Three missing features in the 1999 Constitution
Sir: The Abuja Area Council election is not the first local government election making headlines. Indeed local government elections have been a controversial issue since the return of democracy in 1999. At present, Nasarawa House of Assembly is in turmoil over appointment of four local council sole administrators which has led to the suspension of six legislators who dared to address the press on the issue without the permission of the speaker.
That brings to mind the idea of independent candidacy which is one of the three missing features in the 1999 Constitution. The other two are referendum and Constitutional Courts. The relevance of independent candidacy in this contest applies to local/grassroots politics across the nation. One of the reasons the Supreme Court allowed late Chief Gani Fawehinmi’s appeal against restriction of political parties to only three PDP, ANPP, and AD was the concern about stifling political opinions. If independent candidacy was not missing in the constitution, it would have been convenient for politicians not affiliated to any political party to vie for position in their localities.
Given the role which the apex court played in widening the political space in the 1999 Constitution, constitutional court is also critical at this moment considering the congestions in our courts. Elections are about constitution provisions, the relationship between legislature and the executive; separation of powers; whether the leadership of the legislature requires immunity from prosecution or not.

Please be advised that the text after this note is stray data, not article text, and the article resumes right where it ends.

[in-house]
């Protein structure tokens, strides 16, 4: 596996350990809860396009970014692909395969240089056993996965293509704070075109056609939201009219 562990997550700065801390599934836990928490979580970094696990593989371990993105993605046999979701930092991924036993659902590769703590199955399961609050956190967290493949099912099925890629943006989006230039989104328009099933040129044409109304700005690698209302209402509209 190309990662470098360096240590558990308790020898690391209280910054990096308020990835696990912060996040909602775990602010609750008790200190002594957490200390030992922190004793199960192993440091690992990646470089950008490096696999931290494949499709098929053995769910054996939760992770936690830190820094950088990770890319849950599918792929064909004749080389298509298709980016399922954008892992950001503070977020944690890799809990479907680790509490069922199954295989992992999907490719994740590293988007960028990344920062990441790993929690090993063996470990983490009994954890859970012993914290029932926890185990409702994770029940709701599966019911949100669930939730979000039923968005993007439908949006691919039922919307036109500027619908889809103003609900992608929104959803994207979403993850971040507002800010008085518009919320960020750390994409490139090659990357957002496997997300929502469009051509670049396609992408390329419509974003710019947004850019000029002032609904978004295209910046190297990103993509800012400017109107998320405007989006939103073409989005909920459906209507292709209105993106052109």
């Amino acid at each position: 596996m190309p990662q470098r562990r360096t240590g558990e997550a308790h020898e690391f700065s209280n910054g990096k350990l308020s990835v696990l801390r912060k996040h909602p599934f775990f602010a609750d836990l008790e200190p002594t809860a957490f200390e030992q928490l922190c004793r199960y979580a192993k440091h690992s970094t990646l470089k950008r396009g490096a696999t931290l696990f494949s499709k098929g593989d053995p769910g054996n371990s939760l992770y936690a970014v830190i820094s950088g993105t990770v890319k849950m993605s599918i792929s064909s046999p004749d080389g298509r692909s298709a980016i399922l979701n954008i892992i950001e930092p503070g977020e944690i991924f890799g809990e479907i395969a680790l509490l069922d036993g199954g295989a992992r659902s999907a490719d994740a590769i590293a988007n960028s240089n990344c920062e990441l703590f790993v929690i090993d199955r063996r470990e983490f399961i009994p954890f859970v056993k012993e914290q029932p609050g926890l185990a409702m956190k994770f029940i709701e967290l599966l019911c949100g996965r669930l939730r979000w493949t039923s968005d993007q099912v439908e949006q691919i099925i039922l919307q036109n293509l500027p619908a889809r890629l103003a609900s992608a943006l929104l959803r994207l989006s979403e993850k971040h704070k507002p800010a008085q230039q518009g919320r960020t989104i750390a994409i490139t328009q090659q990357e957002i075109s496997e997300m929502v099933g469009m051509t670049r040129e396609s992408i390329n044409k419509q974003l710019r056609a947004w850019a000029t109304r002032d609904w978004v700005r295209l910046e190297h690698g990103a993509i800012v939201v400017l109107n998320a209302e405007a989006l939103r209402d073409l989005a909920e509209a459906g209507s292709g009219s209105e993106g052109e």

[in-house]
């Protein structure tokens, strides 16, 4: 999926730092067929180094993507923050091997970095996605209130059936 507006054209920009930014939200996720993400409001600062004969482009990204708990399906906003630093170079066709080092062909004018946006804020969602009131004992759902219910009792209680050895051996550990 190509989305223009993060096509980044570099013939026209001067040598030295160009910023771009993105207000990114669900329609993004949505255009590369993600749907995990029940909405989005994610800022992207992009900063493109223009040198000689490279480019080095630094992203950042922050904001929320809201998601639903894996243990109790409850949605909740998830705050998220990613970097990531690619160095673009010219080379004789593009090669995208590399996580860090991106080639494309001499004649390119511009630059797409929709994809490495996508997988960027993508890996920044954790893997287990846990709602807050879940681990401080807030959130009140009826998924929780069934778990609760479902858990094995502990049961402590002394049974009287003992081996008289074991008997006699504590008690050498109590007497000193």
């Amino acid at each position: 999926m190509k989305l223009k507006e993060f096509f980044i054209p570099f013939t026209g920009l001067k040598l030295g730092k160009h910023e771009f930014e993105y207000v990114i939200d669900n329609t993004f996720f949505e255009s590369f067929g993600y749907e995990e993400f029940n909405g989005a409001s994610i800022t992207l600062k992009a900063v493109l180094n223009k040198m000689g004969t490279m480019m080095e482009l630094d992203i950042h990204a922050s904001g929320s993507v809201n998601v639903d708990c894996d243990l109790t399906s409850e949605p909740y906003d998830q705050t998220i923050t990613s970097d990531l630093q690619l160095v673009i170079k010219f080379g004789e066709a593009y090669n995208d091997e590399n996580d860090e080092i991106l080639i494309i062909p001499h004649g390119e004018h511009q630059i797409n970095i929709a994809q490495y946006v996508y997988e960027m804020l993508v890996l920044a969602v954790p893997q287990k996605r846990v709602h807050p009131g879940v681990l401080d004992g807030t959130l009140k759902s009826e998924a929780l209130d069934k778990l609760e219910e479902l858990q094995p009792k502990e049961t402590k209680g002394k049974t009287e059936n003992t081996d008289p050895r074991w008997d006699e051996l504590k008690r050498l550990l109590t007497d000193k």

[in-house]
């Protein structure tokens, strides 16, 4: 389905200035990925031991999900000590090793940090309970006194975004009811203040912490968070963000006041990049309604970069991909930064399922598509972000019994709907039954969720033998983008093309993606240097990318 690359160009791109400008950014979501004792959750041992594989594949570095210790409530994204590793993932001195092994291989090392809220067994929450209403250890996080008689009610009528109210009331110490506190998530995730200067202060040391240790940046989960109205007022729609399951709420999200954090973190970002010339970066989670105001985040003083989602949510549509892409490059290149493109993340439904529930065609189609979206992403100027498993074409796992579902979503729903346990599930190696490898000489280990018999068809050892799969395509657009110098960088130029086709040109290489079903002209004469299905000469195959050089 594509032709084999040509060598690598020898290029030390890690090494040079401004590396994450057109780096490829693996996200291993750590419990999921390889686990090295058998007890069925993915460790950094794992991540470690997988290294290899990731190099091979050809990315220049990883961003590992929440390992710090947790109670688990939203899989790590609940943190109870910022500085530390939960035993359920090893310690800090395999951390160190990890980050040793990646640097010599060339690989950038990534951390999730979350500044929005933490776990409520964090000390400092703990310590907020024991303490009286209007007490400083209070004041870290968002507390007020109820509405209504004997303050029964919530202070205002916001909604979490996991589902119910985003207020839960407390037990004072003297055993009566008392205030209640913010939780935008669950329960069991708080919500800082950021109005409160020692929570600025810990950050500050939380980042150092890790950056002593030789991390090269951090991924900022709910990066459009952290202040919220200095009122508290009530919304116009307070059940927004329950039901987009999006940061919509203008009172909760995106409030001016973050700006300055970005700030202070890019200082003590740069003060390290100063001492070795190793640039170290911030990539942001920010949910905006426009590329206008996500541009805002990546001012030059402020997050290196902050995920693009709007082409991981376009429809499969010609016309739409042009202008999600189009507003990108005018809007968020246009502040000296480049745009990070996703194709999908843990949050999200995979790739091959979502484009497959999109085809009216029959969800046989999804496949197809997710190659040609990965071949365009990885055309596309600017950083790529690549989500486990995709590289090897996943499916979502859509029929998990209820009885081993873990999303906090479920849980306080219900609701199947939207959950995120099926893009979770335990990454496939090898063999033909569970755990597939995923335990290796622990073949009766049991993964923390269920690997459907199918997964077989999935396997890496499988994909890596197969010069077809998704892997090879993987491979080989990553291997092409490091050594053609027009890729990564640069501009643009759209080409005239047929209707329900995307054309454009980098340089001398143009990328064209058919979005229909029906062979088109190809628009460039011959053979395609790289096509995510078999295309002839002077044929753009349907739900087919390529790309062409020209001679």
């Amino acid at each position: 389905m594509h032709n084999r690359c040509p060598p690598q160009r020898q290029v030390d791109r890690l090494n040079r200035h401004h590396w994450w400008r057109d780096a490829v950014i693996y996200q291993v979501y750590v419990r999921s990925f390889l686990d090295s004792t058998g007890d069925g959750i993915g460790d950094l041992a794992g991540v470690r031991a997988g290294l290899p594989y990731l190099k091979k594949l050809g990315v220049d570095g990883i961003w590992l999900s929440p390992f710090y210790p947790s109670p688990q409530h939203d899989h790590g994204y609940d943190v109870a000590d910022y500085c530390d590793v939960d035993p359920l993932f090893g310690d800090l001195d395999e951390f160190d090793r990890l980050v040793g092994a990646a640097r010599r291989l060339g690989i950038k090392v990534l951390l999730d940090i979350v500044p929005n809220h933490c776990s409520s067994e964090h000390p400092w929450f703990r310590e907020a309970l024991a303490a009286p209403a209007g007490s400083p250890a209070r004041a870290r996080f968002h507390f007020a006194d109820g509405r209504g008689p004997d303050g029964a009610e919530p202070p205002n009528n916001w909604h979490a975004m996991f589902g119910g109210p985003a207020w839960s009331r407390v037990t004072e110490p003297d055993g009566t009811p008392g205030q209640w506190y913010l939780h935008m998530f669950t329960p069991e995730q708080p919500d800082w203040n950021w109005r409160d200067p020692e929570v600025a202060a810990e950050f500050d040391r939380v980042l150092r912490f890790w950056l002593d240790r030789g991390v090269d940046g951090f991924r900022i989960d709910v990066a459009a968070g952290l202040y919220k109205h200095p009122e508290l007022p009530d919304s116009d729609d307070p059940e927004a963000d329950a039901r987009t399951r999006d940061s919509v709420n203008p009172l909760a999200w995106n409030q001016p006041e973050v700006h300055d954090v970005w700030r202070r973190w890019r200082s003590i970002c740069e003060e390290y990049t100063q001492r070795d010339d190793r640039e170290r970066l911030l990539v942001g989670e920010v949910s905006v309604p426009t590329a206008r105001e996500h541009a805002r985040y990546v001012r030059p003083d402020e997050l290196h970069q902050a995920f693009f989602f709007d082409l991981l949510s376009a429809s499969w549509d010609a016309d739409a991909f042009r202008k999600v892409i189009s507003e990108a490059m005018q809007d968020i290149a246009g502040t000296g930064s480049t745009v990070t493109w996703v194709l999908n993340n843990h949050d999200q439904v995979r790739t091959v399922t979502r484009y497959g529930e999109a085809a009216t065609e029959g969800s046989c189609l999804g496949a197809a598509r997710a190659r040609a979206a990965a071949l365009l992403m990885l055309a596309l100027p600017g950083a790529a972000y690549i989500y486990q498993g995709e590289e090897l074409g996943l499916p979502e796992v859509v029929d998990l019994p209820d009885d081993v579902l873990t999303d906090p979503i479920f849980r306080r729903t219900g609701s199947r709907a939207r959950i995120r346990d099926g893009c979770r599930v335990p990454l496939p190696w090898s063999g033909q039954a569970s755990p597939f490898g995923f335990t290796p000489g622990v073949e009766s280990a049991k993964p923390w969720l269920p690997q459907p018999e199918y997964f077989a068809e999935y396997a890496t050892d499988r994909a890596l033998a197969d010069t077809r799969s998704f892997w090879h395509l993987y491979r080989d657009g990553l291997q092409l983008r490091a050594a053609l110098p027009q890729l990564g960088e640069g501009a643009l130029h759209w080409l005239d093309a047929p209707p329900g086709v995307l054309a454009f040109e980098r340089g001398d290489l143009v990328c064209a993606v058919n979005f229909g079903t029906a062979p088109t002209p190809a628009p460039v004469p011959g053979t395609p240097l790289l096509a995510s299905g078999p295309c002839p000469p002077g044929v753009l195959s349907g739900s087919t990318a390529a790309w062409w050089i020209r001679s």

A constitutional court will serve as dictionary, Wikipedia and interpretation tool for the constitution. Both independent candidacy and constitutional court were captured by the intellectual minds of the makers of the moribund 1995 Constitution. That was a draft produced by a 45-man panel led by eminent retired Justice of the Supreme Court , Godwin Adolphus Karibi-Whyte who distinguished himself as an erudite judge and constitutional expert.
The missing feature which is not necessarily relevant to local government elections is referendum. It is usually stuck inside the constitution to enable people to vote on issues that require decision either way. They often use it to determine whether people are carried along in their decisions to establish certain projects / policies or not; but in the case of constitutions it has proved dangerous as sitting government leaders have elongated their tenures through referenda in Cameroun, Zimbabwe, Uganda, Congo DRC, etc.
Even if the three missing features are suddenly found in the 1999 Constitution, I doubt if those are enough to cure the problem of the third tier of government that remained political pawn in the hands of equally bankrupt state governments.
• Iyke Ozemena,
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